Not only is the platform extremely user-friendly, the smart influence algorithms do a great job segmenting influencers, and its annual cost is significantly lower than that of its competitor. Believe the hype.

WINNER: InsightPool

 

Post co-authored by Haley Rodriguez, Account Associate, San Francisco

Haley Rodriguez is an account associate in Highwire’s San Francisco office primarily supporting consumer technology clients. She graduated from California State University, Chico with a degree in journalism and has experience in social media management, news production and copy editing.

Tech Reporters Talk ‘Off-the-Record’ about Securing Media Coverage

Pitch Advice from Fortune, Forbes, Recode and more

Ever wonder why your company or client’s big announcement didn’t make the news? Highwire NYC is hosting a media panel, Off the Record: Media Talk Tech” in partnership with Norwest Venture Partners and Button next Tuesday, June 20, at Interface NYC — putting some of tech’s most sought after journalists in the hot seat with this and other burning questions. While it’s been anecdotally known that coverage priorities have shifted, you will leave this event with the data and insights on how to best approach the media.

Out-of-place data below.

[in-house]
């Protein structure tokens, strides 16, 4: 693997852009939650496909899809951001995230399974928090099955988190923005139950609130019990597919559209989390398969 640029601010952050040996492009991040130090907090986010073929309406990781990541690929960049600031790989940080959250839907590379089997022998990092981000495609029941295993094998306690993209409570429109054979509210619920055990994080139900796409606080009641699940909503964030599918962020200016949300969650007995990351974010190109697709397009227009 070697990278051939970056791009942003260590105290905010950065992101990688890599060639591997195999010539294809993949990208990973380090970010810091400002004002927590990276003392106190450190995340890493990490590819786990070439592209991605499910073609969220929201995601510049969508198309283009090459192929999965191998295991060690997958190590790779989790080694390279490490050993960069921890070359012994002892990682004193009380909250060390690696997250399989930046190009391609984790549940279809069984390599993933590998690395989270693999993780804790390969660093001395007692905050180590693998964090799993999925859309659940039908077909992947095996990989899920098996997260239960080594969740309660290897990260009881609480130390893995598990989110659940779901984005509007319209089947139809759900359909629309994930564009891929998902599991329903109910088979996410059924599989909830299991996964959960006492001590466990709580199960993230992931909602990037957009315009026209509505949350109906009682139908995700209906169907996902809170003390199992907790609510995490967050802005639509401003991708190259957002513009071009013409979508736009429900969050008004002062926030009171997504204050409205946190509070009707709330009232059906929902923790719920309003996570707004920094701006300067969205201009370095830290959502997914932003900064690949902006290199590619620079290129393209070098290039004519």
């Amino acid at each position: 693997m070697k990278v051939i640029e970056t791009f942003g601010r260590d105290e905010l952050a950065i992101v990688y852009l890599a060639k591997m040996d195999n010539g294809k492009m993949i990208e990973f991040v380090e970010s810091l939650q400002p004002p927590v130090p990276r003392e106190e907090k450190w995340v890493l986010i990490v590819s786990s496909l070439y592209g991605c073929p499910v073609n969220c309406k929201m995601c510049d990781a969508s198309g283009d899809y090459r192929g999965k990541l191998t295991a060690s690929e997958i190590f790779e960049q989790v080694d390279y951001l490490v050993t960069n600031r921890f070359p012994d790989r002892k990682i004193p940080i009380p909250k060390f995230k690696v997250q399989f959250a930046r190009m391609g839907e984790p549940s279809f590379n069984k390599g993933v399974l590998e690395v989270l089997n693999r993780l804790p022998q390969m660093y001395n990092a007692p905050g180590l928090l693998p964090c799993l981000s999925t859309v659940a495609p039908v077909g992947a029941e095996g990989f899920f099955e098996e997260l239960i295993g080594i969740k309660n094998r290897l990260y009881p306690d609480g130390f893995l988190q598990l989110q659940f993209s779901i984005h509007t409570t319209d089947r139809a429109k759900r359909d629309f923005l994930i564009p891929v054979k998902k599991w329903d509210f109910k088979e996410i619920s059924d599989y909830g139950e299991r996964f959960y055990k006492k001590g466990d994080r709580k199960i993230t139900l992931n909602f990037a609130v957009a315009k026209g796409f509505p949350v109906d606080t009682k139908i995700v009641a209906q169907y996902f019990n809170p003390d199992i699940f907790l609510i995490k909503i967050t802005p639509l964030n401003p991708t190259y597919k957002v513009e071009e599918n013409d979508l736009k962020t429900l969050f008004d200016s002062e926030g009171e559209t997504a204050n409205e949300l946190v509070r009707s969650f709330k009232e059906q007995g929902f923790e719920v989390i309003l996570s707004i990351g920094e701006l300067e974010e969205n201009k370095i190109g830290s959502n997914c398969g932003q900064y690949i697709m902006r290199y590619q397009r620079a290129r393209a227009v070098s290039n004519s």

Come join fellow PR, marketing and startup executives to learn what you need to know to compose a compelling pitch. The New York journalists will also be talking about the city’s growing startup scene and which areas of tech are most established and on the rise.

Our panel lineup will include:

  • Forbes / Alex Konrad, Technology Reporter
  • Fortune / Polina Marinova, Associate Editor